Sadie Jasper, Deke's goth girlfriend, is convinced. She reads Algernon Blackwood and Yeats and is writing a book she never intends anyone else to read. Sadie is also, like most horror readers and at least one character in any horror movie, "hungry for secrets. Afraid of the sounds an old house makes at night, but she's starving to learn something really terrible."
Kiernan provides clues, pieces of a puzzle for both her characters and readers to sort out. Or rather, as Chance points out at one point, "...some of them are pieces of a puzzle and the real trick is figuring out which ones are and which ones aren't." Dancy's strange knowledge, their dead friend Elise appearing in Chance's dreams, a trilobite, an odd impression on an ancient rock, a specimen in a bottle, a suicidal crow, a ledger, her grandmother's death... The puzzle is also tied to something monstrous that Chance, Deke, and their friend Elise experienced one night while stoned and exploring the waterworks tunnels through Birmingham's Red Mountain. Elise later committed suicide and neither Deke or Chance have ever spoken of that night.
For readers, one clue lies in references to Blackwood. Although THRESHOLD echoes many mythic voices including that of Beowulf, Lewis Carroll, William Butler Yeats, and others, the most obvious resonance is Blackwood's story "The Willows." "The Willows" tells of two men who, at least on the surface, are unalike. Like the characters of THRESHOLD, they are forced to confront the uncanny and try to survive.
We come to realize the tunnel, built in 1888, breeches some sort of boundary between our world and a place where "beings who are now about us [but] have absolutely nothing to do with mankind" dwell..."it is mere chance that their space happens just at this spot to touch our own." (I quote Blackwood, not Kiernan.) When human "thoughts make spirals in their world" (both Blackwood and Kiernan) the boundary is dangerously breached.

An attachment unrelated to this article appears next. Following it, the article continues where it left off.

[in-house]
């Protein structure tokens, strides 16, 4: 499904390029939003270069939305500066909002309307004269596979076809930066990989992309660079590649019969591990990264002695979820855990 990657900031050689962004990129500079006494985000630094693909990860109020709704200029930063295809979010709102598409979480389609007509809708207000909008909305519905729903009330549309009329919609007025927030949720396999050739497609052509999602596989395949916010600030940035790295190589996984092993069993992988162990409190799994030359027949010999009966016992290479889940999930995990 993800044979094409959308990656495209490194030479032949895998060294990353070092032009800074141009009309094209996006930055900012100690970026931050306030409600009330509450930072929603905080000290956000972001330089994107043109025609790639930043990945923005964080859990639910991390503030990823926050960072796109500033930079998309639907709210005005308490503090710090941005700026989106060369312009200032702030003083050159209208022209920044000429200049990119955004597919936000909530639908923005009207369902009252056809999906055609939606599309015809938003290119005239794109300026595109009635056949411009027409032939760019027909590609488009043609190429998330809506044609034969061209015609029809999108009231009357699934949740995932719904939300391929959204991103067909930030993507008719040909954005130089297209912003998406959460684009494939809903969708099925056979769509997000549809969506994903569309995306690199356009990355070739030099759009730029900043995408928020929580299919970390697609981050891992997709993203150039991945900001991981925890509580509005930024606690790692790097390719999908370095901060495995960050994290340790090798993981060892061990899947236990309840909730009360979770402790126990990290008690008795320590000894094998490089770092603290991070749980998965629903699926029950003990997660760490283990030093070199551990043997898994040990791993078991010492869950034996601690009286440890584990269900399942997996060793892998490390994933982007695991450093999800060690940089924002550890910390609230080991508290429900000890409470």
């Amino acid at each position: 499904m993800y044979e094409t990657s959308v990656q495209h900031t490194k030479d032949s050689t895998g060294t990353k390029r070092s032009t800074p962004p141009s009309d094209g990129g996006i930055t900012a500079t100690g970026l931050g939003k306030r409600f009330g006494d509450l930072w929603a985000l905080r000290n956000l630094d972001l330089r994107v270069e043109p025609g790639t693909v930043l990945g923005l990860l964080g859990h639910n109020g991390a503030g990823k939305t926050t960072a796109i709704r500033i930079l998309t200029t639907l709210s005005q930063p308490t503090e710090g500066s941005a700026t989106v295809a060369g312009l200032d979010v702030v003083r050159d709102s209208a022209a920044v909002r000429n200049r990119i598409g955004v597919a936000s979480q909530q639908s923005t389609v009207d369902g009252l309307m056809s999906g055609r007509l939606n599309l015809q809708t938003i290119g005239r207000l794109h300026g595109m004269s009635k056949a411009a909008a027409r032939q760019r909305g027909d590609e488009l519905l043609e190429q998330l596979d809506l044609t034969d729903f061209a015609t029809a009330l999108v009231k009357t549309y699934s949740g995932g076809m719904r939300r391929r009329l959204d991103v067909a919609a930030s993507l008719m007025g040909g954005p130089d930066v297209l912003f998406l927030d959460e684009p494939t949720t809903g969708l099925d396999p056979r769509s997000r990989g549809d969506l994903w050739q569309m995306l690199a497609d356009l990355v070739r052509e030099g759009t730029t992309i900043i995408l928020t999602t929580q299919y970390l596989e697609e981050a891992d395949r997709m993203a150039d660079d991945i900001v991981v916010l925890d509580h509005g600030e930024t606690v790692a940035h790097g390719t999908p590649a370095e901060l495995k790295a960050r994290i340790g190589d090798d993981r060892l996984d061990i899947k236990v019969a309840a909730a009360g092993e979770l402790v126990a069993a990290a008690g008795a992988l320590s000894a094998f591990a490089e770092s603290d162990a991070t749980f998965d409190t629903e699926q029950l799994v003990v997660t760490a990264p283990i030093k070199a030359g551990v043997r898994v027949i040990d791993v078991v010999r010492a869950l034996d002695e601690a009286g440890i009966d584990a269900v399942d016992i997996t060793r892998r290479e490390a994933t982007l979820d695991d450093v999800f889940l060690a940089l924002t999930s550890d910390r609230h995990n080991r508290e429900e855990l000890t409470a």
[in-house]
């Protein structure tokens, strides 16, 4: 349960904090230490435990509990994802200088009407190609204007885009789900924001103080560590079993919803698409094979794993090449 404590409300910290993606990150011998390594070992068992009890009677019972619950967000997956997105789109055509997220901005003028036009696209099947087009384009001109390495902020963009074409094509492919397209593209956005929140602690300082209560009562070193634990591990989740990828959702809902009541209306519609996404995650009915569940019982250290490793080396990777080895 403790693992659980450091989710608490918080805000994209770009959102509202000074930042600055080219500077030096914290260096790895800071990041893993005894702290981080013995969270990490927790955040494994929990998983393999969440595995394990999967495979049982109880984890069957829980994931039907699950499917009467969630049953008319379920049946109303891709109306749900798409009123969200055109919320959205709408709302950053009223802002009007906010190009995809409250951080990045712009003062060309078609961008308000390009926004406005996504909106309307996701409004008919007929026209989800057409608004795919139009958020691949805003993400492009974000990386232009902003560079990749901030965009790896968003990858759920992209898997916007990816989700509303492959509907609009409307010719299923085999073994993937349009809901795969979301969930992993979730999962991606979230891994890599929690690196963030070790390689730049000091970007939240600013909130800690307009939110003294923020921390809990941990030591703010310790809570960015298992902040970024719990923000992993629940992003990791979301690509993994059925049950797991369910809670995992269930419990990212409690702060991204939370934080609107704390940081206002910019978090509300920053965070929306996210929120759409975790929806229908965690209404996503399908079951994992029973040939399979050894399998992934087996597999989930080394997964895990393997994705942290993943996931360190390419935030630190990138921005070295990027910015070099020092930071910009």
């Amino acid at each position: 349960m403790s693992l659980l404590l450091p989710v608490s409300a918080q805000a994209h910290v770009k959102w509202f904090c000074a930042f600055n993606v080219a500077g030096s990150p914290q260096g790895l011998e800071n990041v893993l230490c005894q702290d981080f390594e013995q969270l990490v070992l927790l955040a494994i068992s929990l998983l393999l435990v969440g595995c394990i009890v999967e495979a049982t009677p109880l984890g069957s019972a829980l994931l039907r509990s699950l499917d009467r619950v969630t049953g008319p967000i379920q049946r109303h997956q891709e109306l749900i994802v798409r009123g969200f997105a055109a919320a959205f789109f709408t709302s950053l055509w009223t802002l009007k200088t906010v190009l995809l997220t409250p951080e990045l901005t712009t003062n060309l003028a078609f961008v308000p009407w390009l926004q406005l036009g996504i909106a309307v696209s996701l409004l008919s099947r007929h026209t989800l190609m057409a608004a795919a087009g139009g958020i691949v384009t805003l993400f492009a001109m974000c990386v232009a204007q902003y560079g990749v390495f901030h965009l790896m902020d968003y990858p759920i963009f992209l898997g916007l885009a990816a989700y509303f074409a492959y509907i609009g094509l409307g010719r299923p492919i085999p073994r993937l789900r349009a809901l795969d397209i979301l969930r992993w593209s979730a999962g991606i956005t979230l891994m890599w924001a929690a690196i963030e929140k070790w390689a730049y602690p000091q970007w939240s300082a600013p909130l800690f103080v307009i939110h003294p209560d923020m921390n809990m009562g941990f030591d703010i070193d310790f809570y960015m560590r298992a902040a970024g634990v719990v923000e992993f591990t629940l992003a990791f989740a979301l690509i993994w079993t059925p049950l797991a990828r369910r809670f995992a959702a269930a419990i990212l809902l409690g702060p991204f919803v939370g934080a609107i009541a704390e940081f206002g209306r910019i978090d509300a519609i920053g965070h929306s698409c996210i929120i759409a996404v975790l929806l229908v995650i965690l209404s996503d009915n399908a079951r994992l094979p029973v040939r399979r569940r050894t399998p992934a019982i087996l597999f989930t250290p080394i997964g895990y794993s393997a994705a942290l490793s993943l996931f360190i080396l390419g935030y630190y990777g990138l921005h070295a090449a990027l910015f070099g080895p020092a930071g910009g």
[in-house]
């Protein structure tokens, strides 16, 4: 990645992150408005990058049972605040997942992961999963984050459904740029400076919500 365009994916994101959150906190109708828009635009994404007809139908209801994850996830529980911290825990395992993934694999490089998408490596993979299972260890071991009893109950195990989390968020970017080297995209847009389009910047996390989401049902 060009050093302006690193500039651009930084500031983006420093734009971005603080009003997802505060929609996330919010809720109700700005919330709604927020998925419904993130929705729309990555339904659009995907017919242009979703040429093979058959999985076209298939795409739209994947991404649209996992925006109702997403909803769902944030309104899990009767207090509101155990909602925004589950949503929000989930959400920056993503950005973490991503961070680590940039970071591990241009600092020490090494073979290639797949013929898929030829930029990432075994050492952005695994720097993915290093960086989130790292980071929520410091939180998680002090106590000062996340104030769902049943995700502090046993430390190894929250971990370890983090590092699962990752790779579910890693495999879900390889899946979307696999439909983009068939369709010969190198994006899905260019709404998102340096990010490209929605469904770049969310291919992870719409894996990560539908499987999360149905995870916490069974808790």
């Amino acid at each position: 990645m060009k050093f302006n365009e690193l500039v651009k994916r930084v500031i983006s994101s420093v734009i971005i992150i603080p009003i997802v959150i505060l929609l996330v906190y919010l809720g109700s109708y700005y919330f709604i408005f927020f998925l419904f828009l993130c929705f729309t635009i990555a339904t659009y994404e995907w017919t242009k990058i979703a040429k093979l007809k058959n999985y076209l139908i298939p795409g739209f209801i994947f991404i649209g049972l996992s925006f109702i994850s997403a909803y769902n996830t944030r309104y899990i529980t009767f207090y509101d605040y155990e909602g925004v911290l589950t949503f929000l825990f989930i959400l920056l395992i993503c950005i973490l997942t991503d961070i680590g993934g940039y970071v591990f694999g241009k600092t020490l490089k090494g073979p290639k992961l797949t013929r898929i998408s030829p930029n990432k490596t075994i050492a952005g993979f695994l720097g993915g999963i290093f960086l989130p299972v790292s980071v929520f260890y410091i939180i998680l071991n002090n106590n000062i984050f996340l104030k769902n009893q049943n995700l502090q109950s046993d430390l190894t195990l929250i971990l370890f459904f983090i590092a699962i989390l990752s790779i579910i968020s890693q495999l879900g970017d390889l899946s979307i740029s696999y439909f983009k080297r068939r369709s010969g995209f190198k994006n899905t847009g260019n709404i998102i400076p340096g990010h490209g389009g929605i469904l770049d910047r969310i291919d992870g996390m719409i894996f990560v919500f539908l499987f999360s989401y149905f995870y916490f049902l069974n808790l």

Kiernan's distinctive style may deter a few readers. If so, it is their loss. In THRESHOLD, she uses her notably poetic witchery of words to describe the indescribable or etch an emotion. By the end of this novel of truth and time (it is subtitled "A Novel of Deep Time") and dreams you start to grasp some of the meaning of the many levels of her story. When it reaches its unexpected conclusion, you have just begun to cross the THRESHOLD's threshold. You are finally ready to begin understanding.
H.P Lovecraft said of Algernon Blackwood, "Above all others he understands how fully some sensitive minds dwell forever on the borderland of dream, and how relatively slight is the distinction betwixt those images formed from actual objects and those excited by the play of the imagination... the major products of Mr. Blackwood attain a genuinely classic level, and evoke as does nothing else in literature an awed convinced sense of the imminence of strange spiritual spheres of entities." The same can now be said of Kiernan. THRESHOLD is an impressive achievement.-- Paula Guran, originally appeared in Cemetery Dance #37